[I decided the other day that (a) I was running low on content and (b) everything I write seems to be a sprawling epic, at least by blog standards. As a result, I gave myself a challenge: write around 500 words. Now you know. - RJ]
Molly could sense the building burn. Years of memories, gone in moments. The flames licked around love letters – why had she kept them, as they served only to keep fresh painful memories? – and mementos of happy times. Postcards from Victoriana and Steelhead; a painting she bought from the artist in a small alley in New Toulouse; patterned Asian fabrics from a bazaar in…well, it no longer mattered. All gone.
Mrs. Cabreri, her elderly housekeeper and the only other inhabitant of Molly’s home, had the evening off, and was visiting her daughter on the other side of Caledon, staying overnight. Molly herself had only recently retired for the evening and was lying awake in her bedroom, in the bed her grandfather had crafted, when she smelled the first wisps of smoke. Even then, the flames were doing their work on the first floor and the heat built up to the point where the bedroom door was hot to the touch. Still, Molly had a chance to move quickly, to throw on a few garments over her nightgown, to find an exit from the house that was not yet blocked. Outside the bedroom window a crowd of neighbors grew, watching the spectacle and waiting for the fire trucks to fight their vain battle with the flames. Molly supposed that their real aim was to keep the fire from spreading to nearby houses, but she found some comfort in imagining that firefighting was a calling, and that, to a fireman, no house was too far gone to save, no job too hopeless to attempt.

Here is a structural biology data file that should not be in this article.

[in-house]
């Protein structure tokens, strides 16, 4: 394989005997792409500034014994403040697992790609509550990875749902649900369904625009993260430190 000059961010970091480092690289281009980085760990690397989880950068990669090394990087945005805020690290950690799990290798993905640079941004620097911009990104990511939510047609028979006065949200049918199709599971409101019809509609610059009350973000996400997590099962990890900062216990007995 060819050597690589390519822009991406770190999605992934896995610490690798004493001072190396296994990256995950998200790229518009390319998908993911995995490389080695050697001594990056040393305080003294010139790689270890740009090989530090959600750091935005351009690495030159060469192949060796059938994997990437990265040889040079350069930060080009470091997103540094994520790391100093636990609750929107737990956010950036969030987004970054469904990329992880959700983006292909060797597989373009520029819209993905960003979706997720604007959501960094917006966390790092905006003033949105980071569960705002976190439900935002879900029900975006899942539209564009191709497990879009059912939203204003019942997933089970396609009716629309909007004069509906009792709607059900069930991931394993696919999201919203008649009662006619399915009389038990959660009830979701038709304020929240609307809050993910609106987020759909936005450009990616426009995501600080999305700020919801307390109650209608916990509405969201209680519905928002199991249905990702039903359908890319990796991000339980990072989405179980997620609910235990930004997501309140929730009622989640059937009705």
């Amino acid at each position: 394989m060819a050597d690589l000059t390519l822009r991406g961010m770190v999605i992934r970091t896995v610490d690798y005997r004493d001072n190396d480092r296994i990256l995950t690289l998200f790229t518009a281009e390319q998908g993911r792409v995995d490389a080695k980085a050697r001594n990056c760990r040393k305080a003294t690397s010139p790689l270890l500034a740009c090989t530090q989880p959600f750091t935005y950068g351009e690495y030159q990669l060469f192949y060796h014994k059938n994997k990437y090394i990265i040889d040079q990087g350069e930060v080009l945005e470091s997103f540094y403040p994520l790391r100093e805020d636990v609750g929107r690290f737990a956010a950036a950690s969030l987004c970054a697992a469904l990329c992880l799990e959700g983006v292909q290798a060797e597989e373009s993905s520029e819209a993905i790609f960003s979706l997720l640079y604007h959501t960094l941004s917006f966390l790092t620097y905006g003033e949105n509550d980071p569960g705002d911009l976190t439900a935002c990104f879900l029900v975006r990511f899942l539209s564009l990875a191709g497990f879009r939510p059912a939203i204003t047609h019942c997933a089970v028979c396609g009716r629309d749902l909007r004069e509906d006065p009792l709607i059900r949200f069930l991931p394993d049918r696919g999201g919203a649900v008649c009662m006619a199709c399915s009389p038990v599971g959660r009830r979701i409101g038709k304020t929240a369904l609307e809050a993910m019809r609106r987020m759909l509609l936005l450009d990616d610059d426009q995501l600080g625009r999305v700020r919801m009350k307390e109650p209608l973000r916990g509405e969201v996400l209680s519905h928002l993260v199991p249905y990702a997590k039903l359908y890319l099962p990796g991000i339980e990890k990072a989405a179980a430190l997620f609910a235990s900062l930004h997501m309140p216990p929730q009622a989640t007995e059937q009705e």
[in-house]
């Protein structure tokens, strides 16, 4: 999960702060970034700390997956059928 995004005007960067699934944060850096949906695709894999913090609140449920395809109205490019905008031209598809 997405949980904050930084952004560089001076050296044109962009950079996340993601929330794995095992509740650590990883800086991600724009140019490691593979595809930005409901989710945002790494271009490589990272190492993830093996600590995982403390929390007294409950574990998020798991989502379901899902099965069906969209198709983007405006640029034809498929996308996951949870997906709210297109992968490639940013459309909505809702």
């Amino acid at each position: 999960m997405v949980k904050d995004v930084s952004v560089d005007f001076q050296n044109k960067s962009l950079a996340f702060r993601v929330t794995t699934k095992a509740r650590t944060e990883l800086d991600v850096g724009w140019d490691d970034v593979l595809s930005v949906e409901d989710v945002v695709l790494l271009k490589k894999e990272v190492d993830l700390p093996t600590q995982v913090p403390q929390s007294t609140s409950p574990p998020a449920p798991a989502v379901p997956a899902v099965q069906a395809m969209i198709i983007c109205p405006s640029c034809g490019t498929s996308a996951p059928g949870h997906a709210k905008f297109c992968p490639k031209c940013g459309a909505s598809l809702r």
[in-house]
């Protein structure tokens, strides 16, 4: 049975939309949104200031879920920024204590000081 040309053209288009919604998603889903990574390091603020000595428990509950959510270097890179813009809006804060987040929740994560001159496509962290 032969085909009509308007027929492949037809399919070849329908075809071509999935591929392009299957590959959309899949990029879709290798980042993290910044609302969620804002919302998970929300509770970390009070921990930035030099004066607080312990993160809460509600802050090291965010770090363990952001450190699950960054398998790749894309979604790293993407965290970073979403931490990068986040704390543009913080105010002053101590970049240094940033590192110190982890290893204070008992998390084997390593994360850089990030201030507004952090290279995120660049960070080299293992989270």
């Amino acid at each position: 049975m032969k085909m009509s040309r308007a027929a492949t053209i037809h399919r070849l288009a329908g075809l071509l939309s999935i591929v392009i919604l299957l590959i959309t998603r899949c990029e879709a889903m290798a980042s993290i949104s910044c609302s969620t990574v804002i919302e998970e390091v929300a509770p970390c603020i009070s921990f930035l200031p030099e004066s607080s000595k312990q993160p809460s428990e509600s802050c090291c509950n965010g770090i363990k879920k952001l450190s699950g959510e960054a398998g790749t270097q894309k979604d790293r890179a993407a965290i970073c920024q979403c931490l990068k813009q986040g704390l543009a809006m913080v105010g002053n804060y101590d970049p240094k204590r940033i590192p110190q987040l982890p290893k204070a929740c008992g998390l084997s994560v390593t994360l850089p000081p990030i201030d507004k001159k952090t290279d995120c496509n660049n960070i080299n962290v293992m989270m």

It seemed to her that, despite her advantages, her life had been a succession of unfulfilled potential. Her father had underwritten an extensive education, and she trained for the Law, but she found no one willing to take her on to complete her training. She turned instead to the fine arts, and developed some skill in sculpture, but never had the spark of creativity to take her designs to the next level. As a young woman, she fell deeply in love with a handsome man with the zeal for social change of a revolutionary. Unfortunately, that zeal led him to take increasingly bold steps to undermine the government, and his quest ended at the end of a noose. More recently, after some years of resignation to her status as a spinster, she met another man who wooed her. Though he was of modest means, she supported them both. She put the house and all her assets in both their names. One day she woke to find the house empty, the man gone, along with her assets, and a new mortgage on her property. Molly had sought relief first from the bank, then from the courts, but had no luck each time.
Now, at 53, her youth gone, her income gone, her bank account depleted, and her home about to be repossessed, she understood that her chances were all behind her.
That was when she had doused her study in kerosene and struck the match.
Now tendrils of fire snaked their way through the bedroom door, and smoke obscured Molly’s vision. A satisfied smile of accomplishment crossed her face.